Jarrod Bowen nets late goal as West Ham win UEFA Europa Conference League


The Hammers won a first piece of silverware since 1980’s FA Cup, and a first European trophy since 1965.

Jarrod Bowen’s last-minute winner saw West Ham end their 43-year wait for a trophy with a dramatic 2-1 victory over Fiorentina in the Europa Conference League final.

The Hammers won their first silverware since the FA Cup in 1980 and their first European trophy since 1965 on a historic and emotional night in Prague.

Yes, it can only be the third-tier European competition that Tottenham, among others, in their inaugural form last season saw as an unwanted distraction.

But this is West Ham. West Ham, who normally see relegation as a job risk. West Ham, who sang and danced about leaving their old stadium and the almighty buzz of moving to a new one. West Ham who had to go beg their former manager to save them from the drop, 18 months after they got rid of him when he did.

Just nine weeks ago, the same manager watched the away team unfurl a ‘Moyes Out’ banner during a scrappy 1-0 win over Fulham, which arguably saved his job.

Now David Moyes has gone down in West Ham folklore, joining Ron Greenwood and John Lyall as Hammers managers who have won trophies. A place in next season’s Europa League marks the first time the club have qualified for Europe three times in a row.

And what a way to sign Declan Rice, who is destined to leave this summer but with the legacy of becoming only the third captain, along with Bobby Moore and Billy Bonds, to lift silverware in the club’s 128-year history.

The Hammers gave their fans, 5,000 of whom – officially at least – were visiting, and around 20,000 who just wanted to be in Prague for their first European final in 47 years, the ride of a lifetime.

The campaign, which started in August – three premieres ago – and traveled to Denmark (twice), Belgium, Romania, Cyprus, Belgium and the Netherlands again, finally culminated in a festive night in the Czech capital.

West Ham supporters occupied at least two-thirds of the Eden Arena and could sell out the 20,000-capacity stadium three times, so it was a shame to see hundreds of empty seats at the Fiorentina end.

Their traveling support has been almost entirely good-natured throughout the campaign, so it was also a shame to see West Ham fans throwing missiles at Fiorentina players on the pitch.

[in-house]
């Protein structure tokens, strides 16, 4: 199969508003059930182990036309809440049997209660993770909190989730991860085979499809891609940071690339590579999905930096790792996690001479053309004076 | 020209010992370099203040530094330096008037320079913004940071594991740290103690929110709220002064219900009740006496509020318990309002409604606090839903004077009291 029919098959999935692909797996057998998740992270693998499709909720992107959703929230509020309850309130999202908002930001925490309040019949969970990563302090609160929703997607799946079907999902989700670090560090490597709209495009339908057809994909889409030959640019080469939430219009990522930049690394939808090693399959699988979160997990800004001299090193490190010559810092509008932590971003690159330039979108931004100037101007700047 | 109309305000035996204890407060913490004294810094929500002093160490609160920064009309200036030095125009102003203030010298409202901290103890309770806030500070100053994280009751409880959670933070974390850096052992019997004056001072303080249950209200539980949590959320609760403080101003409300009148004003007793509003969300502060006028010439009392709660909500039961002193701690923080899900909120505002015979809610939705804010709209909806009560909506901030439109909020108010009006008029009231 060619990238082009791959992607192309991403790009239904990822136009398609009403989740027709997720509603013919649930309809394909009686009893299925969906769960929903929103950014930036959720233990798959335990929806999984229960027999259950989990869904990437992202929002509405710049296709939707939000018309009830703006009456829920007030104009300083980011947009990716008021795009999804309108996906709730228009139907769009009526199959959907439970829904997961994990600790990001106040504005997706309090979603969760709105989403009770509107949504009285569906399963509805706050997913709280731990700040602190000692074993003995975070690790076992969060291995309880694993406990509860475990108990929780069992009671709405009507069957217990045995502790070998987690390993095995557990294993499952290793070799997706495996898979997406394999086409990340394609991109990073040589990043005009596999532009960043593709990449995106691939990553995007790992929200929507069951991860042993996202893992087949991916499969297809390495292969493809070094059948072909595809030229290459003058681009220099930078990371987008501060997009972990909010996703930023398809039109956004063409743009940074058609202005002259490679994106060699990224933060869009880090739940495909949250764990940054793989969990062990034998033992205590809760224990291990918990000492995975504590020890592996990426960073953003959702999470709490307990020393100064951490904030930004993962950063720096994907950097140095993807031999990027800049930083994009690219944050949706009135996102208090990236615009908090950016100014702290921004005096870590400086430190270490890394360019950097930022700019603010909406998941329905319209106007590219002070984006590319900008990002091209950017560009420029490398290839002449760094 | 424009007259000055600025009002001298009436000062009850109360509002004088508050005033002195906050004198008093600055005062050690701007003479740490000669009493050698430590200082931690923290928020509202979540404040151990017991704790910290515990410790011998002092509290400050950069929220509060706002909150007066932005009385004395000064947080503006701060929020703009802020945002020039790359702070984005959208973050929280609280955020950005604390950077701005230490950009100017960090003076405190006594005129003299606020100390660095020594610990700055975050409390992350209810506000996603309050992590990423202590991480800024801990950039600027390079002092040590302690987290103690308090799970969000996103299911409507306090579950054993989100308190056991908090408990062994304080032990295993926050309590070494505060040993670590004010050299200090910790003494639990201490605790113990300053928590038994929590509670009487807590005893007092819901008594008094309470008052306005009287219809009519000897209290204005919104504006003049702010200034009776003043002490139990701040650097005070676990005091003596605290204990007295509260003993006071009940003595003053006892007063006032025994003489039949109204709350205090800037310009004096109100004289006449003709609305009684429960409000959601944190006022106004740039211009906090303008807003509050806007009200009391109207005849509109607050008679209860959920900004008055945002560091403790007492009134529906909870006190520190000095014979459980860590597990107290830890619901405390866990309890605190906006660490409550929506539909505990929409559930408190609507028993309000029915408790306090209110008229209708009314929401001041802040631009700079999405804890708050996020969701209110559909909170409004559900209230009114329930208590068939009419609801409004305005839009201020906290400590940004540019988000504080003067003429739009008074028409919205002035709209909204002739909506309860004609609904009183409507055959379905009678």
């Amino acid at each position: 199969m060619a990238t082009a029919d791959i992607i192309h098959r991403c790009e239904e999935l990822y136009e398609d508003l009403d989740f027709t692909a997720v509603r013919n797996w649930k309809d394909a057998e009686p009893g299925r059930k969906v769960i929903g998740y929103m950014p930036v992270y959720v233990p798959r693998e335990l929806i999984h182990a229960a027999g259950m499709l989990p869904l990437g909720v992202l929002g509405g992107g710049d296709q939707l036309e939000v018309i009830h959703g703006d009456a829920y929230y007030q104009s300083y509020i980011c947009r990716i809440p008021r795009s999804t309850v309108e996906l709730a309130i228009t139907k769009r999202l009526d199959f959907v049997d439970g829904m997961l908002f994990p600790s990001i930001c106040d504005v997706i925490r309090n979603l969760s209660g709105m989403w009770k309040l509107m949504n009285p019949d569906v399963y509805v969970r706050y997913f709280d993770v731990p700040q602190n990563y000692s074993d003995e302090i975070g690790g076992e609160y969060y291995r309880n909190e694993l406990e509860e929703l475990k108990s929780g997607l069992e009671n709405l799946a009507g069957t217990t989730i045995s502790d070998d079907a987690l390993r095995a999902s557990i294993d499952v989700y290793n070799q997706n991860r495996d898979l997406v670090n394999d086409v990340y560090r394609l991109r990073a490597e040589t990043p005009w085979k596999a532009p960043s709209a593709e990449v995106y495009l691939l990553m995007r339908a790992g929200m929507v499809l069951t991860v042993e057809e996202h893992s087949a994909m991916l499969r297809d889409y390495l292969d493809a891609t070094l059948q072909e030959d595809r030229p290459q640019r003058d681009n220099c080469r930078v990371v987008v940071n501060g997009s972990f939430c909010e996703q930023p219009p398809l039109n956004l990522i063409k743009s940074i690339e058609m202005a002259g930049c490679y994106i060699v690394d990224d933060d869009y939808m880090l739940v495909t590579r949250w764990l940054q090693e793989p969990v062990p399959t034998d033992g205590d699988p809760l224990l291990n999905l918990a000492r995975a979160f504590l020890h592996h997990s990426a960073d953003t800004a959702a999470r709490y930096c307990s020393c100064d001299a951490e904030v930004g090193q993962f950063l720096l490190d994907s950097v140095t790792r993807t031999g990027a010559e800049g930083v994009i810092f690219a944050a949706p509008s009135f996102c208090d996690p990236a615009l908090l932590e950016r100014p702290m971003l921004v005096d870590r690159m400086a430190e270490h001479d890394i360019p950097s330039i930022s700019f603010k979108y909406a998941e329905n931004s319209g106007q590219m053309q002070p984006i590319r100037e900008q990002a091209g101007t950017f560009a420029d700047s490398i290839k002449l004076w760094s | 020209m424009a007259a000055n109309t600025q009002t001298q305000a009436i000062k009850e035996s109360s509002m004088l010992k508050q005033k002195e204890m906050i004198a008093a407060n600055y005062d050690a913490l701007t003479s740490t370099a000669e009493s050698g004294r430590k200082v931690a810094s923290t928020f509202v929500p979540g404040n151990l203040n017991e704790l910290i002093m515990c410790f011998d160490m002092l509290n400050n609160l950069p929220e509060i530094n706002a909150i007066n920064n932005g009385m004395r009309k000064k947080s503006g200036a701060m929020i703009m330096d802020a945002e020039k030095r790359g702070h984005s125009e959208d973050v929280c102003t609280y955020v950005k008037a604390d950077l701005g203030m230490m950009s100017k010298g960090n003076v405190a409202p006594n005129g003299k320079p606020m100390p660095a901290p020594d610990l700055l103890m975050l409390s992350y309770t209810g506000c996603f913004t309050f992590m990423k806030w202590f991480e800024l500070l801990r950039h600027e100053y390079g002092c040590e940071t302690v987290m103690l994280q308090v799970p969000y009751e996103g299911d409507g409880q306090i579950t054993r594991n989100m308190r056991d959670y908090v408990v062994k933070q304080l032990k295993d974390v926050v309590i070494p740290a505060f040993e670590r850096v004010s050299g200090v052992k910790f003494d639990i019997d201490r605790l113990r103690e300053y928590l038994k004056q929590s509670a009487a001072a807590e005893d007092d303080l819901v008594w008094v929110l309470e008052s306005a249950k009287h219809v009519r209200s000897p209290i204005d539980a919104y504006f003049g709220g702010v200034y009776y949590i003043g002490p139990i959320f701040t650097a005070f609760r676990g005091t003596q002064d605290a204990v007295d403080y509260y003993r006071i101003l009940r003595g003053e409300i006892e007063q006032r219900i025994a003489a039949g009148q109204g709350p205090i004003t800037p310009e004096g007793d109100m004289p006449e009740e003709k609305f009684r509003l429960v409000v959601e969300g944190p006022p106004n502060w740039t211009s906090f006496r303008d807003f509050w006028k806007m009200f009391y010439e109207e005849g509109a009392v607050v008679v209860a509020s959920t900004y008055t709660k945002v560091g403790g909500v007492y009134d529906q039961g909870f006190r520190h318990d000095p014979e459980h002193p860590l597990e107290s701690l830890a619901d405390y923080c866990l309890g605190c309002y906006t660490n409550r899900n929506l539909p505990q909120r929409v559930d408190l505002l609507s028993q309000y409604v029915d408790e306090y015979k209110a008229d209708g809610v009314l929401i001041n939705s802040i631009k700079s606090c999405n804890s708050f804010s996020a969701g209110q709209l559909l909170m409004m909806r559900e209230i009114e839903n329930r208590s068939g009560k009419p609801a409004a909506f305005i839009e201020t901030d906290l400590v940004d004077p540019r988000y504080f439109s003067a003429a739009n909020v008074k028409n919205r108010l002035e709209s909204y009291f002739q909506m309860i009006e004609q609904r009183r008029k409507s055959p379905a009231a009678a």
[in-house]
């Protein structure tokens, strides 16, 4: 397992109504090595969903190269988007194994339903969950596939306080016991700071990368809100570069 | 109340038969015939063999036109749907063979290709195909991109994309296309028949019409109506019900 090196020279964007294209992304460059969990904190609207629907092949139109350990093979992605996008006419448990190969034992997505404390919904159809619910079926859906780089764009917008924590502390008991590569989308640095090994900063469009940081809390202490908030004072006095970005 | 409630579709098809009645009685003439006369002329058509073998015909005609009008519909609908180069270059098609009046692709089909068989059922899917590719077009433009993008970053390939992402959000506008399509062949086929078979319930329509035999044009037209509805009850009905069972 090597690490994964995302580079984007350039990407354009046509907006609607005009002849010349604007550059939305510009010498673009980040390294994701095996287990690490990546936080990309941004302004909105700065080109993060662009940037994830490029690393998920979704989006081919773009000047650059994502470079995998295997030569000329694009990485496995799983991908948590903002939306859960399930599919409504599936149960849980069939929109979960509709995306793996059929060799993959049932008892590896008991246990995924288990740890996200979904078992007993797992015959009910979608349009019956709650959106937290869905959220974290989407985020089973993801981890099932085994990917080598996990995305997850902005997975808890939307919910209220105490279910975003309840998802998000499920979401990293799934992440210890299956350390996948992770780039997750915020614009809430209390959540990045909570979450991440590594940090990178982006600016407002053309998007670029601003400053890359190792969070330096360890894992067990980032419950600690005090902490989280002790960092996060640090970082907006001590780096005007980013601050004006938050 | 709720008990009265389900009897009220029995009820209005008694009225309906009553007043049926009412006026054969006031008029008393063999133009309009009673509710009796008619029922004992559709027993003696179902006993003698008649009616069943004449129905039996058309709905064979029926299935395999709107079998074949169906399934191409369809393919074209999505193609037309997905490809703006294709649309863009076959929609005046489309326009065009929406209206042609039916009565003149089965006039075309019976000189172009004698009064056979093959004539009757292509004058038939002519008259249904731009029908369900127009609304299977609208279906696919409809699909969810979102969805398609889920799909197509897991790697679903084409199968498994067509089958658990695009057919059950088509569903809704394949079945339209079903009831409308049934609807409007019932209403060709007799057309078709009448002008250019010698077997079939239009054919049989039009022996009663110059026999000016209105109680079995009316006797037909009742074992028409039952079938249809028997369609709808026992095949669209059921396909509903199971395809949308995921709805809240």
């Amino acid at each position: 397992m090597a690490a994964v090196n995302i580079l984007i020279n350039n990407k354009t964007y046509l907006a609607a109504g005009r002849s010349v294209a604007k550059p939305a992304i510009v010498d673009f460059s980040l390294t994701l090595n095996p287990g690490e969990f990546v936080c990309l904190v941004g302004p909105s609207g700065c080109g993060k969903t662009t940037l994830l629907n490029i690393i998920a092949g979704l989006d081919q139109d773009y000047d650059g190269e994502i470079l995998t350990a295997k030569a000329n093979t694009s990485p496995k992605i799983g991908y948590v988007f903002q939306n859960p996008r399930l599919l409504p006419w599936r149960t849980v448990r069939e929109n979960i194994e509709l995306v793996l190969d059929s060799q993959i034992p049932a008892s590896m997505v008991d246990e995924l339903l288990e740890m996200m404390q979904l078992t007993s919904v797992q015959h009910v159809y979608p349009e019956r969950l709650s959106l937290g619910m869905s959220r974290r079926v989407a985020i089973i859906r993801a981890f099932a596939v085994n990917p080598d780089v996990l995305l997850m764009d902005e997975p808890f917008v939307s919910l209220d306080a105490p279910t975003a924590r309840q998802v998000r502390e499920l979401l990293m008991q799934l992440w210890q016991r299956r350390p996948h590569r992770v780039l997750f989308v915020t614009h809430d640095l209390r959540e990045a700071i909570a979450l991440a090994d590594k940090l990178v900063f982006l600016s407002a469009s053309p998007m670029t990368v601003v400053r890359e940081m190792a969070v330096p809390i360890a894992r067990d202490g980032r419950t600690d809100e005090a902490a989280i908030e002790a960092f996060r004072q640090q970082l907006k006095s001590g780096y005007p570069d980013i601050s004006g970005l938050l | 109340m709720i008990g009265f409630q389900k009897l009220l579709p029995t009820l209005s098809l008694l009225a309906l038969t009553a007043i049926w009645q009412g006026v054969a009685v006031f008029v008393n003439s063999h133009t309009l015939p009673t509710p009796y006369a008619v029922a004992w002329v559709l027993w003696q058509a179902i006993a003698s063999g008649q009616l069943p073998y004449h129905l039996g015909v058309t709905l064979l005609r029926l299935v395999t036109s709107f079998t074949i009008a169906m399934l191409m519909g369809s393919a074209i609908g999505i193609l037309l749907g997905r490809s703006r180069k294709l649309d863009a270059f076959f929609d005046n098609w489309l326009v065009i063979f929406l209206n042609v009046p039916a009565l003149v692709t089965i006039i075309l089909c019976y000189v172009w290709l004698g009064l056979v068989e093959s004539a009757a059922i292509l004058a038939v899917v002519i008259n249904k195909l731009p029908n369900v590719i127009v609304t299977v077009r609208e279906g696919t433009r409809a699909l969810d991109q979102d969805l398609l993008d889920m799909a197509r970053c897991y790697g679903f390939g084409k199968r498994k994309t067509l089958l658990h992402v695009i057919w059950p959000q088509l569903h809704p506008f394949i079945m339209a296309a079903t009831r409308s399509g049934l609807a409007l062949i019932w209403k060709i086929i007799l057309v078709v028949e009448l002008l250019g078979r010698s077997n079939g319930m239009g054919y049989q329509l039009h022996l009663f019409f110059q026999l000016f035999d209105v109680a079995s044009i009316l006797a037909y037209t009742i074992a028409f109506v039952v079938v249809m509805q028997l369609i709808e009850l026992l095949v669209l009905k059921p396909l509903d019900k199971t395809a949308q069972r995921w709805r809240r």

It was mainly plastic pints, but just before half-time Fiorentina captain Cristiano Biraghi was left with at least one more ominous object with a nasty cut on the back of his head, forcing referee Carlos Del Cerro Grande to stop play briefly as a message appeared. The PA system begged the fans to stop throwing rockets. A UEFA investigation will surely follow.

On Fiorentina’s next corner, Christian Kouame’s header came back off the post and Luka Jovic powered in the rebound, but to the relief of West Ham – and goalkeeper Alphonse Areola in particular – he was flagged for offside.

The Hammers threatened at times on the counter-attack in a predictably ugly first half, but Michail Antonio’s low shot was saved by Pietro Terracciano and Rice’s effort from Vladimir Coufalo’s half-clear shot deflected wide.

Del Cerro Grande frustrated West Ham with some strange decisions, but even the cranky Spanish referee couldn’t turn down their penalty appeal an hour after checking the pitch monitor.

The ball clearly hit Biraghi’s hand after Bowen controlled it with his chest and Said Benrahma slotted the free-kick high into the net in front of the Hammers faithful.

But Fiorentina equalized just four minutes later when Nicolas Gonzalez won a header and the ball fell to Giacomo Bonaventura to control and fire between Rice and Nayef Aguerde into the far corner.

They took the lead almost immediately, but Rolando Mandragora pushed his shot wide.

However, West Ham recovered and Tomáš Souček was denied twice by Terracciano at the home ground of his former club Slavia Prague.

Then came the big moment. Lucas Paqueta’s ball finally picked up Fiorentina’s high line and there was Bowen to curl past Terracciano.

Cue bedlam on the field, on the sidelines and in the stands. The wait was over and West Ham could finally celebrate some silverware.

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